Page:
This descent was probably the most difficult of the day, with quite a lot of scrambling required on very greasy rocks and some fairly wild weather on the exposed flank of Great Gable. It was strangely thrilling though, and I was having a brilliant time until I stepped on a treacherous rock made extremely slippery by a waterfall thundering across the path. My feet flew sideways and I came down hard on my knees. I picked myself up feeling very shaky and with a bruised and sore right knee. For a few minutes I wasn’t sure if I was going to be able to continue, but as I started to hobble more slowly down the mountain, my knee began to ease and as the gradient lessened I was able to break into a run and move freely again. We were soon running into Wasdale, and although my knee felt a bit bruised, I knew it would be fine to keep going.
The first main checkpoint of the race was in Wasdale and I took a couple of minutes to have some coke and flapjack, before heading on again. I knew the next two climbs well as they form part of the Lakeland 100 route and my head was full of memories from my 2016 experience as I headed up the climb to Black Sail Pass. The crossing of Gatherstone Beck was quite different today though, as the heavy rains had made it a significant river crossing that had to be negotiated with care and I was glad to be with a few other runners so we could keep an eye out for each other.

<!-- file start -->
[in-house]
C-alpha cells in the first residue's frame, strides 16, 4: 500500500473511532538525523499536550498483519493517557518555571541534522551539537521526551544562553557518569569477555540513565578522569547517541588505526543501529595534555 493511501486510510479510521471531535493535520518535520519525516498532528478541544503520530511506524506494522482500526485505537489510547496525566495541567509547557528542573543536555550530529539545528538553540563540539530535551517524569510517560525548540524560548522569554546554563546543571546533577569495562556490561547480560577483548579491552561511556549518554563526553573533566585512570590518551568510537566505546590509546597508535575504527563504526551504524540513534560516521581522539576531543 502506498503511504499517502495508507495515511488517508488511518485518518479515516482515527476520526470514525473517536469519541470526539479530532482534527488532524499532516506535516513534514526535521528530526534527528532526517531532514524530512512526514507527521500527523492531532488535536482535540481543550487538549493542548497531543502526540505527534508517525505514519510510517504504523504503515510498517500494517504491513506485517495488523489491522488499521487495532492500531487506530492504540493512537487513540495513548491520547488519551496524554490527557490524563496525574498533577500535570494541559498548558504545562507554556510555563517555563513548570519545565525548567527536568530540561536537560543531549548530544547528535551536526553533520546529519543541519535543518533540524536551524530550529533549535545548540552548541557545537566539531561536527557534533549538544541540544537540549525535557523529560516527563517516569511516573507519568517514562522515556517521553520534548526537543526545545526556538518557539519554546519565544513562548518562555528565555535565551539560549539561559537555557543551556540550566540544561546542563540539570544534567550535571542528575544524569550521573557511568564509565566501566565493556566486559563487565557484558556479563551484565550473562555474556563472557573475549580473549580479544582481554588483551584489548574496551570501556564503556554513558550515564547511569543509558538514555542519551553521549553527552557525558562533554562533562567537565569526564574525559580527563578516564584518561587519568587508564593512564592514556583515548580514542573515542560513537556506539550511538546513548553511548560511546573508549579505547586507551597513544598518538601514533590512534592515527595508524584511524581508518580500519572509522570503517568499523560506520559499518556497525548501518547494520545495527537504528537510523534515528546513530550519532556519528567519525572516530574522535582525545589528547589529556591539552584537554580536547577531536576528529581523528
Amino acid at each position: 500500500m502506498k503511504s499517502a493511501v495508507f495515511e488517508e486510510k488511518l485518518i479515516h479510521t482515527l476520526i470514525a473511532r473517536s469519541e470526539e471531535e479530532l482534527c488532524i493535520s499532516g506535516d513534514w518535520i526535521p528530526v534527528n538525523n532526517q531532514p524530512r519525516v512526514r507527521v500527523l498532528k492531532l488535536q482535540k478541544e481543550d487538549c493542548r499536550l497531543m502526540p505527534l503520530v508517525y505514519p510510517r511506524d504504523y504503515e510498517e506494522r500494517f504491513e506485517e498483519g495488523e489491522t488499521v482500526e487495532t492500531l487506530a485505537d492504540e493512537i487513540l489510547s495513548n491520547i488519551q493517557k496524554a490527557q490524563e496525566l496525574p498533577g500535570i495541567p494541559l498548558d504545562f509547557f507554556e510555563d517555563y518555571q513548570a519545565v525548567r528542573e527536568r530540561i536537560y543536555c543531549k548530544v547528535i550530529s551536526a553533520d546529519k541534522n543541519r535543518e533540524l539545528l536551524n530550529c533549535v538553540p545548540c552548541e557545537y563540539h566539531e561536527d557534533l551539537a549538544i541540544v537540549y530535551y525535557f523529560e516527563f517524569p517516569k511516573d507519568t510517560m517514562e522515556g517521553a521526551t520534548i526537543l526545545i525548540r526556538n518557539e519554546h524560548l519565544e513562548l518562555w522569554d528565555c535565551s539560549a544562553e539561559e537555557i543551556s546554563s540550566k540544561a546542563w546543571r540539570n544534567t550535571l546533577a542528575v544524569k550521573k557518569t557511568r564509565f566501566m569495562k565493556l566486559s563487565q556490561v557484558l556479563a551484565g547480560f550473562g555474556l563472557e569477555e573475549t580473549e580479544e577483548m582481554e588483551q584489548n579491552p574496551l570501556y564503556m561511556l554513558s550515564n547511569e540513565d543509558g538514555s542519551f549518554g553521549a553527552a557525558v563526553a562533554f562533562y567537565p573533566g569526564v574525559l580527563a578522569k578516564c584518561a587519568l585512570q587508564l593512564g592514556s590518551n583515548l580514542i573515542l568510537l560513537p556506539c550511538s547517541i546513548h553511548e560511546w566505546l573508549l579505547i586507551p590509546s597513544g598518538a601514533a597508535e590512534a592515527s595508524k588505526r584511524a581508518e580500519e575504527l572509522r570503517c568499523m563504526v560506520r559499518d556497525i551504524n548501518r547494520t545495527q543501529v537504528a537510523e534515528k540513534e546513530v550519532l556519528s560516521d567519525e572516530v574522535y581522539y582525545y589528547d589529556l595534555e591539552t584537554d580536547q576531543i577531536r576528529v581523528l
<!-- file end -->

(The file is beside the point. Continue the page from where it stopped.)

The climb seemed to go on forever as usual, particularly as there were no views to be seen in the swirling clouds, and it was a relief to reach the pass and get the legs moving into a run again for the descent. It was definitely useful to be familiar with the best line down here in the poor visibility and I led a small group of runners down, taking great care on the slippery rocks. This didn’t stop me taking another tumble on the wet grassy section towards the end of the descent, but thankfully this was just soft and boggy and resulted in nothing worse than a muddy bottom!
Black Sail Hut looked very warm and welcoming as we joined the head of the Ennerdale valley. It was very tempting to stop and join a couple of other runners having a cup of tea inside, but other than a brief pause to enjoy the luxury of the inside toilet, I carried straight on and up towards Scarth Gap. This climb seemed to go very quickly in comparison to the monster that is Black Sail Pass and I was soon at the top. The weather at Scarth Gap Pass was probably the worst of the day, with the wind whipping through the gap; the safety marshal at the pass looked a bit cold, but commented on how happy all the runners looked despite the conditions!